By Gian Louis Thompson and Caroline Young | firstname.lastname@example.org
Original story:“Truck-sized whale washes up on Crescent Beach”
A 2-year-old dead female North Atlantic right whale was towed ashore at 7:30 to 8:00 last night at the Mary Street vehicle access ramp on Crescent Beach. A necropsy conducted by a partnership of wildlife officials began around 7:30 this morning.
The whale was first observed on Christmas day entangled off the coast. On January 15, A response team of state and federal partners conducted a successful sedation and partial disentanglement of the whale. This was only the second time a large free-swimming whale was sedated at sea, according to Karrie Carnes, communications coordinator for National Oceanic and Atmospheric Administration Fisheries Service (NOAA).
The whale was monitored with a satellite buoy by researchers since its discovery. Then, on Feb. 1, a Florida Fish and Wildlife Conservation Commission (FWC) aerial survey team noticed it was dead, according to Carnes.
A backhoe operator, Ray Crisp, from Sim’s Trucking in St. Augustine towed the 30-feet long, 15,000-pound whale ashore by its tail with a rope.
Crisp said the towing effort failed a couple of times when the line used to tow the whale snapped. Eventually, a thicker rope was brought in. Crisp said he is not used to this type of job.
“I usually take boats off the beach and put them back in the water,” Crisp said. “This is the first time we took something out of the water and put it in on the beach.”
The North Atlantic right whale is protected by the Marine Mammal Protection Act and the Endangered Species Act.
The whale was deemed terminally entangled after more than one rescue attempt by wildlife officials. They managed to remove at least 50 feet of rope, according to Carnes. She said the team discovered the rope lodged in the whale’s mouth and wrapped around its pectoral fins.
“Since it was such a severe entanglement it is likely that it was the entanglement that caused it and any potential secondary infections from that,” Carnes said.
Although Carnes said it is unlikely, another possible cause of death is the sedative used by the response team on the whale.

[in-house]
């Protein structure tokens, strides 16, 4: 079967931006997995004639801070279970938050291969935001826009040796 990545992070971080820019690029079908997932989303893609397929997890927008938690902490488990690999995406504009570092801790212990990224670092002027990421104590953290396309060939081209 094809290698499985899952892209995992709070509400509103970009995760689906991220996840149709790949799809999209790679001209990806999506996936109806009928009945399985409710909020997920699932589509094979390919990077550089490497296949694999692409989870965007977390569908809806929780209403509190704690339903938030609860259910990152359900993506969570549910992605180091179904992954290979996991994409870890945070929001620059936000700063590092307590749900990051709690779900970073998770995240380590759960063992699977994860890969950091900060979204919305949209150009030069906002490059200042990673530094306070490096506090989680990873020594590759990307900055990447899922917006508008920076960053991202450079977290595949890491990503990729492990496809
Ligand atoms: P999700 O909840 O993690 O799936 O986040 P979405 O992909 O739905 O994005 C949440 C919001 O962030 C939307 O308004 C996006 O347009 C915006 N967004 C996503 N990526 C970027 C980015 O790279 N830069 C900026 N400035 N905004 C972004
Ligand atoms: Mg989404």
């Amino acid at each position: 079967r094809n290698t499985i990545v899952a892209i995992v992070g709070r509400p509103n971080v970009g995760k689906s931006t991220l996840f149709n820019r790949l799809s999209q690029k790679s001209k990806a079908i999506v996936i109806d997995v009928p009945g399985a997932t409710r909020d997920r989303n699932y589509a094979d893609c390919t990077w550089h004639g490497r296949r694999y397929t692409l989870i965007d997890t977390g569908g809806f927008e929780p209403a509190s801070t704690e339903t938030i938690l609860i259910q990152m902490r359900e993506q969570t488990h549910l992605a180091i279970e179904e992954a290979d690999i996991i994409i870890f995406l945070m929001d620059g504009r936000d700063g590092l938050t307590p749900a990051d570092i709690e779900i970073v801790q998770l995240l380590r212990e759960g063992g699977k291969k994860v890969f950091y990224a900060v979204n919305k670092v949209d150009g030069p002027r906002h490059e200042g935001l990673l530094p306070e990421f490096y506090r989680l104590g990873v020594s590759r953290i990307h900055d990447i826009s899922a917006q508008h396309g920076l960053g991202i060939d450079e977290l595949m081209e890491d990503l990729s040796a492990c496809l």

“[The sedative] is likened to Valuum for whales,” Carnes said. “It makes it a little less anxious around boats so they [officials] could get close enough to remove additional line.”
Carnes said the right whale spends a lot of time at the surface, is dark, and has no dorsal fin, making it difficult to spot in the water. Thus, a ship-strike could be another possible cause of death, she said.
North Atlantic right whales feed in Canada’s Bay of Fundy and in New England waters, and migrate as far south as here in northeast Florida. There is a significant increase between October and April, causing these situations to happen a “handful” of times every year, Carnes said.
Carnes said there are rules being put into place for removal of fishermen’s abandoned gear to prevent these occurrences from happening. A team of investigators from NOAA, FWC, the Woods Hole Oceanographic Institute and the Georgia Department of Natural Resources are conducting the necropsy and planning to thoroughly investigate the gear removed from the animal to verify the type of rope or fishery trap that ensnared the whale, she said.
“It’s a tragedy,” Basil Gribbon, a chemist and environmentalist, said as he watched the scientists studying the whale corpse. “[Four hundred eleven] was the last count of the Atlantic right whale,” he said. Gribbon followed the entangled whale’s progress over the past several weeks.
“The take home message,” Carnes said. “Is this didn’t have to happen.”
Officials from NOAA, FWC, the Woods Hole Oceanographic Institute, and the Georgia Department of Natural Resources are conducting the necropsy.